Painting Rocks to Create Connection and Happiness

April 2, 2019
By Beth Herrild

We moved and moved our office to Whidbey Island in September. Whidbey Island is one of the many islands off the coast of Washington. It is located about 30 miles north of Seattle, and lies between the Olympic Peninsula and the I-5 corridor of western Washington. One of the things that attracted me to the island is its thriving art community, but eight or so months into this transition, I keep discovering new reasons to love it.

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I heard that painting rocks was a big thing here and then I began to notice painted rocks while hiking. People paint rocks and hide them, or sometimes, place them in really obvious places, for others to find. The movement began in 2016 and the Facebook group, Whidbey Island Rocks, now has 27 thousand members! The stated purpose of the Facebook group is “spreading kindness and joy through painting, hiding, and posting painted rocks. That is the simple foundation of our thriving community that has grown to encourage creativity and mean so much more than just rocks to so many people. This activity is fun for all ages and all abilities; it is getting families doing things together, getting people outside, and helping people find creativity in themselves they didn’t know was there.” That is music to my ears – spreading kindness and joy and helping people find creativity that they didn’t know they had! The beautiful rock photos posted in the group range from mostly words to children’s art to amazingly intricate beautiful museum worthy works of art!

The idea is simple, you paint some rocks with acrylic paint or paint pens and seal them with some type of a waterproof sealant. Then, you hide, place in fairly obvious spots, give or trade your rocks while being respectful of nature and private property. The local craft store here even offers a discount on paint pens if you purchase them to paint rocks! They instruct everyone to write the Facebook group name on the back and ask people who find them to post pictures and then keep or re-hide them.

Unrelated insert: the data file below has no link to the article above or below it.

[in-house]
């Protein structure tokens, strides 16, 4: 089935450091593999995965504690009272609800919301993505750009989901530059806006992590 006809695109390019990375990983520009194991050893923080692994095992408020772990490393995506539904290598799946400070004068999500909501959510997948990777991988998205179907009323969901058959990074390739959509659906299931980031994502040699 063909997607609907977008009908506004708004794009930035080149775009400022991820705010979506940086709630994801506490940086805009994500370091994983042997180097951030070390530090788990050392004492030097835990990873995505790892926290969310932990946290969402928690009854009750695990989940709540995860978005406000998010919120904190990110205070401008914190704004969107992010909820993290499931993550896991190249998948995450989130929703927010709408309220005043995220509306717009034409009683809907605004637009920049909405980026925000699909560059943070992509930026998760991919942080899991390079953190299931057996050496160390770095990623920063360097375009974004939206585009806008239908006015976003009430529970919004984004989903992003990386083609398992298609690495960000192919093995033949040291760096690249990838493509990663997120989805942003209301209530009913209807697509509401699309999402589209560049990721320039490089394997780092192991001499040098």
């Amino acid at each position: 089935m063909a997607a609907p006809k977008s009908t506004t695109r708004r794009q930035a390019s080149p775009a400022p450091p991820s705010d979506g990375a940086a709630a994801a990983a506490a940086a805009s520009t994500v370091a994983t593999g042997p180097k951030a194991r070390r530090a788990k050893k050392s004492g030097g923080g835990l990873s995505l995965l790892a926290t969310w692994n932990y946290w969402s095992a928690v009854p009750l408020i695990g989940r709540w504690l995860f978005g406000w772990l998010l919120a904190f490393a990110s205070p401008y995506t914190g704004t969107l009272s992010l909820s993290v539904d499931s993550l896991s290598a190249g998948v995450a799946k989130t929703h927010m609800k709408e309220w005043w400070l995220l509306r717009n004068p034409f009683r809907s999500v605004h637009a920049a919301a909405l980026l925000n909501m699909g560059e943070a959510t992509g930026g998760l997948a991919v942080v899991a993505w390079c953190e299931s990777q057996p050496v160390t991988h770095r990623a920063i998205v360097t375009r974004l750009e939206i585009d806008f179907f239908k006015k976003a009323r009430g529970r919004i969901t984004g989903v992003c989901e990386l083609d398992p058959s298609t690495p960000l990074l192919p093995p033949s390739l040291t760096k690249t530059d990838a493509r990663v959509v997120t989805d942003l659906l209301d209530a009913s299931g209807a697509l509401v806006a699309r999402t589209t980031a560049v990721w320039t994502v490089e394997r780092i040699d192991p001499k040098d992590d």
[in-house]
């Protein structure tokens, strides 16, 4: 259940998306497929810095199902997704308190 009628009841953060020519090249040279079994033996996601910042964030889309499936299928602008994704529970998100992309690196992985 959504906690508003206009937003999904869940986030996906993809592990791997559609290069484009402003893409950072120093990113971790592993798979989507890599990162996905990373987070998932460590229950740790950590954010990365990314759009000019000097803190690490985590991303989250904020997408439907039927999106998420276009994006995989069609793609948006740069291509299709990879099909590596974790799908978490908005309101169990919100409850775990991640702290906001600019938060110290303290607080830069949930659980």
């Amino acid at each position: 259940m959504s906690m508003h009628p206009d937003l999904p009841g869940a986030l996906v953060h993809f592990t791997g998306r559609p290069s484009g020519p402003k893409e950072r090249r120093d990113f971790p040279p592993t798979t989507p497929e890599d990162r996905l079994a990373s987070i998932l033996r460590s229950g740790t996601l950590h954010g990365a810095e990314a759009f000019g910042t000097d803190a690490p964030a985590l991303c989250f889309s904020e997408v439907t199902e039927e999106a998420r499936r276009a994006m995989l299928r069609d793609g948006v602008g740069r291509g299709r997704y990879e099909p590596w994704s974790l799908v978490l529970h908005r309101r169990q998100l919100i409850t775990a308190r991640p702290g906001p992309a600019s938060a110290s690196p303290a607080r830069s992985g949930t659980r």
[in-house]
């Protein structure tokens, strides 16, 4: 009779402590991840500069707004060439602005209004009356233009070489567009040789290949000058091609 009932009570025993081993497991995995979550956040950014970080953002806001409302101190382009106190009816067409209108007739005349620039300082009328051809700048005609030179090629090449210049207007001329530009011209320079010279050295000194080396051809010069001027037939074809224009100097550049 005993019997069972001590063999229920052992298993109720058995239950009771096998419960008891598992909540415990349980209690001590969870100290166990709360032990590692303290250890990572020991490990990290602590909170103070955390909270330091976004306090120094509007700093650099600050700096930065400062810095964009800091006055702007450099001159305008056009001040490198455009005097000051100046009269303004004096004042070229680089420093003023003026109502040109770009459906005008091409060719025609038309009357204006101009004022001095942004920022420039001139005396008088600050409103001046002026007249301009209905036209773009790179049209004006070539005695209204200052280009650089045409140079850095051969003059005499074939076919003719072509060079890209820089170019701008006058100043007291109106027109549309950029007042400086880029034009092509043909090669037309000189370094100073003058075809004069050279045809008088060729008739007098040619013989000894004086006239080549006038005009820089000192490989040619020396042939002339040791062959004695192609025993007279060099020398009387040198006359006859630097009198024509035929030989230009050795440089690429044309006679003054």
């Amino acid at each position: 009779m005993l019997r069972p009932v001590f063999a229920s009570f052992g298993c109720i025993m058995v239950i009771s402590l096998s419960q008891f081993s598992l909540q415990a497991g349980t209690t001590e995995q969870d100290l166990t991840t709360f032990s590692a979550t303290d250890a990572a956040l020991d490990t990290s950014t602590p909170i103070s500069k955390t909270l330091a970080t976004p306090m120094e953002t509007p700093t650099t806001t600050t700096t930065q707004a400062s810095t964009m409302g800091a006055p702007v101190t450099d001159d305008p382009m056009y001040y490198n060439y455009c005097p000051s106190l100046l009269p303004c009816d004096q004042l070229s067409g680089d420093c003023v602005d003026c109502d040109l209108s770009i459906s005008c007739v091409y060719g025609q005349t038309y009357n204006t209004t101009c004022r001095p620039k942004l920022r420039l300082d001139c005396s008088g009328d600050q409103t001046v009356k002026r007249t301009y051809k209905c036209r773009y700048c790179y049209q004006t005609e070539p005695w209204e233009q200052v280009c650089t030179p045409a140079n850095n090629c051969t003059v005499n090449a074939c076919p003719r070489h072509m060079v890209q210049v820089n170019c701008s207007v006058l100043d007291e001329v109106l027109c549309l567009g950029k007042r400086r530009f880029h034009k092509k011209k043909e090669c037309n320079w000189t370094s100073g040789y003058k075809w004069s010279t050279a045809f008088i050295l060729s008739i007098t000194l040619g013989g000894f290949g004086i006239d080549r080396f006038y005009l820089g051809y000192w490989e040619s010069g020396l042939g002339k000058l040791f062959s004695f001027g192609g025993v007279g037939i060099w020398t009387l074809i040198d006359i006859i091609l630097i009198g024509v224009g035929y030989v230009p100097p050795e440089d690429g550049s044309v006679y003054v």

According to an article in Whidbey Life Magazine, November 23, 2016, “A couple on the verge of divorce found a rock while walking the beach. The walk was meant to be a time to discuss their separation, but the rock turned the tide on the conversation and sparked a new mutual interest. A woman found Whidbey Island Rocks as a new mother and lost 20 pounds by hiding and finding rocks (and added a nice outdoor break to her routine). And numerous visitors found rocks by accident, investigated Whidbey Island Rocks, and created their own versions upon returning home.”

My sister, Lou Ann, has lived on the west side of the island for three years. She has a camp for her grandchildren every summer. Two of the boys started finding rocks with her when they were four years old and then began collecting rocks at the beach and painting them. They are now six years old and rock painting has become one of their favorite parts of camp! They each received a book about rock painting and paints for their birthdays this year, Stone Painting for Kids: Designs to Spark Your Creativity. Both would say these were among their favorite gifts! Lou Ann says that in the beginning they enjoyed finding rocks and painting them, but developmentally, couldn’t really embrace the idea of hiding the ones they painted in order to spread joy to someone else. Now that they are older, she believes that they will be able to understand the idea of giving their creations away.


If you’ve been meaning to dip your toe into something creative and would like to also spread kindness and joy, maybe you should start a rock group in your local community this summer?